Zollitsch condemned what he called “the appalling crimes of sexual abuse” and urged the German Catholic church to face its painful record on the handling these cases. The church is appalled by the harm done to victims who were often unable to speak about their pain for decades, he said. “Wounds were inflicted that are hardly curable,” the archbishop added.

      On Tuesday, the German church opened a telephone hot line for people who allege they were abused by clergy. On its first day of operation, it received more than 1,000 calls. A similar Dutch hot line has received 1,100 calls since early March and similar services in Austrian dioceses have recorded 566 contacts this year.

      Benedict issued a letter to Irish Catholics March 19. It contained no words of solace to the German Catholics, many of whom have criticized the pope for not attempting to address their pain.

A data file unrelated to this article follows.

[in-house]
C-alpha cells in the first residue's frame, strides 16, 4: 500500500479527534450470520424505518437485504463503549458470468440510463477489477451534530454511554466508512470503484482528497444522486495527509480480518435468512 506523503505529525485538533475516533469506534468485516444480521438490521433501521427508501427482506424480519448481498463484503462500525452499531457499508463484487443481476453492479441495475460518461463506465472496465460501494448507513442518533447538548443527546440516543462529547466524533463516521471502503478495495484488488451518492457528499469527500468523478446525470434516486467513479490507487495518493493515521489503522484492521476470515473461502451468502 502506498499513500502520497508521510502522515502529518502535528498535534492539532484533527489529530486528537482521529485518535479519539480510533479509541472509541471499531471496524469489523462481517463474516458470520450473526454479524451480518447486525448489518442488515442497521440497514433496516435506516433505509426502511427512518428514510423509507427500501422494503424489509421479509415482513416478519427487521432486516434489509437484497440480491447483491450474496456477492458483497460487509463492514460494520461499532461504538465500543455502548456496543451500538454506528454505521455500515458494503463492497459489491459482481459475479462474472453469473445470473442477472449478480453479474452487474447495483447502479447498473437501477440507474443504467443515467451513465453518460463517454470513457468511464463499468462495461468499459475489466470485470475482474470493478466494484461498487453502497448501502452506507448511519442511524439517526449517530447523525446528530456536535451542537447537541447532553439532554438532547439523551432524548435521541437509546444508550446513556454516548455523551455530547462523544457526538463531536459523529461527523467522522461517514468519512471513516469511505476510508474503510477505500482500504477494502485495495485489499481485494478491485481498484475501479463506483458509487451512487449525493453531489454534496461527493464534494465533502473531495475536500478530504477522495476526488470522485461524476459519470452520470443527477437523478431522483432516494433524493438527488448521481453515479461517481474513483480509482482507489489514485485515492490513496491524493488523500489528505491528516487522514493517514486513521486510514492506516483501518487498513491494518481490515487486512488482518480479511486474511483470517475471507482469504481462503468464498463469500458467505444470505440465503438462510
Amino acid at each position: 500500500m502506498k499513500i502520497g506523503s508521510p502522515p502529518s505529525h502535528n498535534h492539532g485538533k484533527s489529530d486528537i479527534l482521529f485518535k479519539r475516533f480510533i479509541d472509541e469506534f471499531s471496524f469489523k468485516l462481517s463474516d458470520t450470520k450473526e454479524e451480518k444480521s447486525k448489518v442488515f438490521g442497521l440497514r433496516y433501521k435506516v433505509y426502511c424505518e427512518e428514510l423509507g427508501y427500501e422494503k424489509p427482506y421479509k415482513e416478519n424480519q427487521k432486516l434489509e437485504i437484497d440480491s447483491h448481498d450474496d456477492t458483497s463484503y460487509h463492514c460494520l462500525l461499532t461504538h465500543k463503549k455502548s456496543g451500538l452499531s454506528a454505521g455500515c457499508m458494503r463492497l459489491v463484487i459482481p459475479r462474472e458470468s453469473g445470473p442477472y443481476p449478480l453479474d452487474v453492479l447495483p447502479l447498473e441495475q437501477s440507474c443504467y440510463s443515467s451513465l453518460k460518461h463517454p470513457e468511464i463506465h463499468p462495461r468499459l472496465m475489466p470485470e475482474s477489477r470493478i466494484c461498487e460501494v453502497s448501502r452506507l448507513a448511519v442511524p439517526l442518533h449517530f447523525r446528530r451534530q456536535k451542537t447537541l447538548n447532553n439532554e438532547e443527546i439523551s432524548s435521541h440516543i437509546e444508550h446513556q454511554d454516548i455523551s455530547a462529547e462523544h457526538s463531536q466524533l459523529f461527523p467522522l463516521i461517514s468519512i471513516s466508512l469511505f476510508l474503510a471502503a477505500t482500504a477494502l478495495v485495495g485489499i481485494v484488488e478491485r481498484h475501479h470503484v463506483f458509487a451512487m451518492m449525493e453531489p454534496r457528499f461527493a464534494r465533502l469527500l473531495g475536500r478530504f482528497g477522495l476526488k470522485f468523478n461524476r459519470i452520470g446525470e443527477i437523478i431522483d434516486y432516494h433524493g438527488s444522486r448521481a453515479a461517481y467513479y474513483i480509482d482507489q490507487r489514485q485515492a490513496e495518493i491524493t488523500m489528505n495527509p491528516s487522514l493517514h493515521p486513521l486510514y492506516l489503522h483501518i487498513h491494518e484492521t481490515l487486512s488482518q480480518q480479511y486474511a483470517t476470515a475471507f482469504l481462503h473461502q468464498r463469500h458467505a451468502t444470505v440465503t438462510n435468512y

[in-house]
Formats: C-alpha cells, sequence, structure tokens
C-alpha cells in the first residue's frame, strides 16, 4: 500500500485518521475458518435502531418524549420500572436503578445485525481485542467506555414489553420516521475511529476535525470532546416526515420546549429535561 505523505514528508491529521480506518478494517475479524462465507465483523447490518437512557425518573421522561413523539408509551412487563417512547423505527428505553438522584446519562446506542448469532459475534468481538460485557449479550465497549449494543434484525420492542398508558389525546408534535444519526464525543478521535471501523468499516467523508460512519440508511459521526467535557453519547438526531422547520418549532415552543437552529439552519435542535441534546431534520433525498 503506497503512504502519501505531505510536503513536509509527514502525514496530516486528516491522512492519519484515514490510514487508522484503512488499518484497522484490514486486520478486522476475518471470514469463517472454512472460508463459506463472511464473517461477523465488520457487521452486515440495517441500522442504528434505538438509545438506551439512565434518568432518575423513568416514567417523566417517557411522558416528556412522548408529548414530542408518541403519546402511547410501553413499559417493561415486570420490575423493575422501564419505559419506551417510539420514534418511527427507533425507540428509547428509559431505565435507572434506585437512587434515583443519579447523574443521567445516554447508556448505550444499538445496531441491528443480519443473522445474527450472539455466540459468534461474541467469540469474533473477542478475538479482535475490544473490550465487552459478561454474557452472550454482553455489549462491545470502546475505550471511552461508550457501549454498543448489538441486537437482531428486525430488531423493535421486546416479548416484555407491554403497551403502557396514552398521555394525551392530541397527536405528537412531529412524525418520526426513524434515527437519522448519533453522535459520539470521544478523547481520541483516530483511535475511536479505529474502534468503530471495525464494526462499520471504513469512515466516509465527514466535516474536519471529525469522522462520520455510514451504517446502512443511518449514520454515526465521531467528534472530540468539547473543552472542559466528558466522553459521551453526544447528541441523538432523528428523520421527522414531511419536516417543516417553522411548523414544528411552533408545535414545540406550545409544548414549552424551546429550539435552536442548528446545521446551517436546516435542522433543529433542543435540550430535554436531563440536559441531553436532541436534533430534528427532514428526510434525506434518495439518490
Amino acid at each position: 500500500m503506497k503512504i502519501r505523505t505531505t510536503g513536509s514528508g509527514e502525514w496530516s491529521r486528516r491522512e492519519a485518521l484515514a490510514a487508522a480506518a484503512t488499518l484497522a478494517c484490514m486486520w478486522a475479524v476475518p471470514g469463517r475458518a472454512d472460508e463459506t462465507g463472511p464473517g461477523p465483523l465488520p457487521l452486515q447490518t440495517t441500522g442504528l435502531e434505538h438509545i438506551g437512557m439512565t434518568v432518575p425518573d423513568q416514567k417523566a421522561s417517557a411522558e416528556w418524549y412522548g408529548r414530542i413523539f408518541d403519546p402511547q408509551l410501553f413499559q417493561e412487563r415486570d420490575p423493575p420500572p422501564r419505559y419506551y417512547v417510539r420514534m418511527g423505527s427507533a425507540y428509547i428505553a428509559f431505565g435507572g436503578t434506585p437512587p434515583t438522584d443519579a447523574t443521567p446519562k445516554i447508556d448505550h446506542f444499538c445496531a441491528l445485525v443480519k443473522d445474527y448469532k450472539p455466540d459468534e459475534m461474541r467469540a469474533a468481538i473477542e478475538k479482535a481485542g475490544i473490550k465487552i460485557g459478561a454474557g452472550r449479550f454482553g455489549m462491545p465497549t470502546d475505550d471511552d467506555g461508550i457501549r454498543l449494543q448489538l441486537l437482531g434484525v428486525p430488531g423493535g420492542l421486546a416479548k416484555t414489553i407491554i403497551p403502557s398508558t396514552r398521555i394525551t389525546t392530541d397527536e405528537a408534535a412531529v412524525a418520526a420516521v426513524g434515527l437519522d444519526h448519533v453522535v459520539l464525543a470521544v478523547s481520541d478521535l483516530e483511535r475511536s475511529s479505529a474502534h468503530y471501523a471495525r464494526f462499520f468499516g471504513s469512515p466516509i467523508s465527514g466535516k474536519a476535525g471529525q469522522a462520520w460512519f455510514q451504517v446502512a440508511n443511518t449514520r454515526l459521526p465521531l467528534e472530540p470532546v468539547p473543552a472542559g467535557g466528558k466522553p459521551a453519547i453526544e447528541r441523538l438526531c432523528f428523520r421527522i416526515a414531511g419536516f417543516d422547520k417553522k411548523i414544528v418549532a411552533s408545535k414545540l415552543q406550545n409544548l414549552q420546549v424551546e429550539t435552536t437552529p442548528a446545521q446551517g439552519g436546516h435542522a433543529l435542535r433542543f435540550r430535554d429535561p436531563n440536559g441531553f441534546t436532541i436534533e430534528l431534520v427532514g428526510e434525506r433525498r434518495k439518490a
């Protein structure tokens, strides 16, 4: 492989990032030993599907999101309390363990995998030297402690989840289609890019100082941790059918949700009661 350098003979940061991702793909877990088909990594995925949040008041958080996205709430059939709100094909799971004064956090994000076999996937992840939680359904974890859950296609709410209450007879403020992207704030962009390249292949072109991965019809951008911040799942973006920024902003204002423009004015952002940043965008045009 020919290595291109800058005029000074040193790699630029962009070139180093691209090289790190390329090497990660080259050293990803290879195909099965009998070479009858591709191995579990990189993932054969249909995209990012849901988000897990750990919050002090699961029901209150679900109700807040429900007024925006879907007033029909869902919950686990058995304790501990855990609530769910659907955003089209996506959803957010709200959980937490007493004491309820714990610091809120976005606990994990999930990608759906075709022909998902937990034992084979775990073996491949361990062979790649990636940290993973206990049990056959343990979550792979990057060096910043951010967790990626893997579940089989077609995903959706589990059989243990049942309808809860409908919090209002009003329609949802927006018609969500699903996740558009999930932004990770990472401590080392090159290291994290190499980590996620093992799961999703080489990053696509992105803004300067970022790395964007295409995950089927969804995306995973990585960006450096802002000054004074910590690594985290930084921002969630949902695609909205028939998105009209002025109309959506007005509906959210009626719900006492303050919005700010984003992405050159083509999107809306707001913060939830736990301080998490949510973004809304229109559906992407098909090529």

Martin, meanwhile, is viewed by some in Ireland as a prelate who has attempted to face the scandal squarely. He has spoken many times of his anger and dismay at the extent to which clerics and religious harmed children in his diocese, and nationwide, over the last 50 years.

      In February 2006 The Irish Times published a front page article which stated that Martin was due to receive a red hat in the next consistory, which appoints new cardinals. However, the next day Pope Benedict XVI announced the names of the 15 new cardinals to be created and the list did not include Martin.

      In October 2007 Benedict announced the next batch of names to be elevated to the cardinalate and once again Martin’s name was not on the list.”
      These two Archbishops I believe speak for the majority of the people of God

    76. bamac April 5, 2010 at 5:02 pm

      Thank you very much for that quote Dave,God Bless you too.


    77. dave morgan April 5, 2010 at 9:40 pm